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Analysis: Here’s what to expect now that Musk owns Twitter

The board tried to strike him down and he became more powerful than you can possibly imagine

Analysis: Here’s what to expect now that Musk owns Twitter

Elon Musk’s the topic du jour, once again, as his teased takeover of Twitter has come to its inevitable end.

It’s a done deal: the world’s richest man has purchased Twitter. Cue the Imperial March.

While we’re all waiting to see what happens now, it’s worth speculating on what the ramifications of the soon-to-be completed takeover could mean.

Here’s what we know so far:

  1. Musk intends to take the company private.
  2. He intends to change Twitter’s moderation practices.

Going private

Twitter is currently a publicly-traded company, but it’s almost certainly going to be in Musk’s best interests to take the company private ASAP.

Firstly, Musk, or whoever ultimately ends up in charge of Twitter (we’ll talk more about that in the “conspiracy theories” section of this article later), won’t have to file quarterly financial reports if the company’s private.

In other words: this means they can screw things up as much as they want, lose a bunch of users and tank profits, and public shareholders can’t hold them accountable.

Taking the company private would also mean it doesn’t have to file earnings reports with the Securities and Exchange Commission (SEC), AKA, Musk’s mortal enemy.

As to what this means for the current board, we can only assume Musk will ouster them. But let’s be clear: there’s no telling what the world’s richest man will do with his new toy.

Even our wildest speculation could wind up underwhelming in the face of the impending outcome.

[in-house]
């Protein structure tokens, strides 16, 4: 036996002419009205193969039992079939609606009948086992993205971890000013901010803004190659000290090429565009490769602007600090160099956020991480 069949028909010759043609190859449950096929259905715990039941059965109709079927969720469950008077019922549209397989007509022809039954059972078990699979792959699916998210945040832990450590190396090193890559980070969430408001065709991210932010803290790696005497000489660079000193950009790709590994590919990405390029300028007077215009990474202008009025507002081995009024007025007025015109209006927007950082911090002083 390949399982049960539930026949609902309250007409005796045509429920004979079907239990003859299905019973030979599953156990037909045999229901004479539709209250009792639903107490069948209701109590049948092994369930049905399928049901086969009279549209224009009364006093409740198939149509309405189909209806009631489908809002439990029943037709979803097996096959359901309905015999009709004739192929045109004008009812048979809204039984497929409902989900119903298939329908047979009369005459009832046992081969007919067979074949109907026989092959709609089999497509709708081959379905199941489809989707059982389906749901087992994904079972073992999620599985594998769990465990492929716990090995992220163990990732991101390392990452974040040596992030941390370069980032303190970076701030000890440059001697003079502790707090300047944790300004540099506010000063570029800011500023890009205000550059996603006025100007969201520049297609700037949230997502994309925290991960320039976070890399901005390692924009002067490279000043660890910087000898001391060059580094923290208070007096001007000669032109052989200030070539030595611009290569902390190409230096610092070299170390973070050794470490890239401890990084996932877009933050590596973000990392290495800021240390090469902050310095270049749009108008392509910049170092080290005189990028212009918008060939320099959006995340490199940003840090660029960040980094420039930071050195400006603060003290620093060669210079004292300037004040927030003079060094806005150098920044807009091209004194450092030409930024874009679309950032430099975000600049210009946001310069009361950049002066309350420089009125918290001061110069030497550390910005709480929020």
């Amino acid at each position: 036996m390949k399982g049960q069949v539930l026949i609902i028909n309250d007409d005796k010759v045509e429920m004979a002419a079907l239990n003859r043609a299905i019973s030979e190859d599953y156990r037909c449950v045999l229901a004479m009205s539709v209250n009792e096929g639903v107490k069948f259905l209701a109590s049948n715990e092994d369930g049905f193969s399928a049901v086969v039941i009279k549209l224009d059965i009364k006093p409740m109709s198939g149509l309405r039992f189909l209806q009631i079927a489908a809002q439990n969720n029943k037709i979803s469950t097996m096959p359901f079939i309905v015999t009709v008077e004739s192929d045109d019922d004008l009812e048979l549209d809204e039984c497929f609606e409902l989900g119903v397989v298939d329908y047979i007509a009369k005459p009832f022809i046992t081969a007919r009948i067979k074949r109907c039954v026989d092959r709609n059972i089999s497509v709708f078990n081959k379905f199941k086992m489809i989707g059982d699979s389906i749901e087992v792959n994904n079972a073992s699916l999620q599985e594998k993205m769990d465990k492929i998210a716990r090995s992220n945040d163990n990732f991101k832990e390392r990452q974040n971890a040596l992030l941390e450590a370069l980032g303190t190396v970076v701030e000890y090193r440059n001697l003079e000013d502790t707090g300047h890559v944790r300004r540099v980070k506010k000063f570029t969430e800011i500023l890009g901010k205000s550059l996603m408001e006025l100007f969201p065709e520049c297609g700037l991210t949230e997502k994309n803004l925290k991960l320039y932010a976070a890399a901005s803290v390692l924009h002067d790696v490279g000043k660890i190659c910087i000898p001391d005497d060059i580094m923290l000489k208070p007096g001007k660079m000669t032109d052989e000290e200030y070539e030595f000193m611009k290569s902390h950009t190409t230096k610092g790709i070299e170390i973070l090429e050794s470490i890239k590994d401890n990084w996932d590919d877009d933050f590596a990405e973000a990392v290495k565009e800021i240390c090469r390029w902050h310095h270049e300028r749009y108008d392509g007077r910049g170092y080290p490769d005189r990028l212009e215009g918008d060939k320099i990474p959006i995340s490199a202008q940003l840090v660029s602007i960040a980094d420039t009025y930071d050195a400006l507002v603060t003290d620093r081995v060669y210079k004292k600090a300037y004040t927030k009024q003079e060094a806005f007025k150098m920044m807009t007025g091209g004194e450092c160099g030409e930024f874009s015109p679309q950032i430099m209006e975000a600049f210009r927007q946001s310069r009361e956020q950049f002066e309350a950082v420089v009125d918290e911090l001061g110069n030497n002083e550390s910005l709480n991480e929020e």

But, just in case, let’s take things a step further.

Conspiracy theories

Once the company is private, whoever owns it can do pretty much whatever they want with it.

I’m being careful to say “whoever owns it,” because it’s quite possible that Musk didn’t purchase Twitter for himself.

In fact, we can be certain he didn’t use his own cash (all his money is reportedly tied up in stock anyway) and he specifically stated he’d “secured funding” to purchase the social network.

It’s genuinely possible he’s part of a larger team who’ll want to have a say in day-to-day company operations. Maybe he’ll ultimately end up in control or play the role of CEO. Maybe he’ll chair a board of his own design.

It’s also conceivable he could turn around and sell Twitter to someone else. It doesn’t seem likely, as $46 billion is a lot of money to anyone on the planet.

But, there’s potentially a made-for-Hollywood scenario where Musk colludes with someone the Twitter board would never consider selling to in order to broker an insidious shadow takeover.

Who could this mysterious figure be? Jack Dorsey? Donald Trump? Jeff Bezos? Mark Zuckerberg?

Sure, why not? In this wild theory it could be anyone. Let’s add Kanye West to the mix as well.

Anything’s possible when Elon Musk is involved. Until we see the paperwork on the deal, all bets are off.

What about the elephant in the room?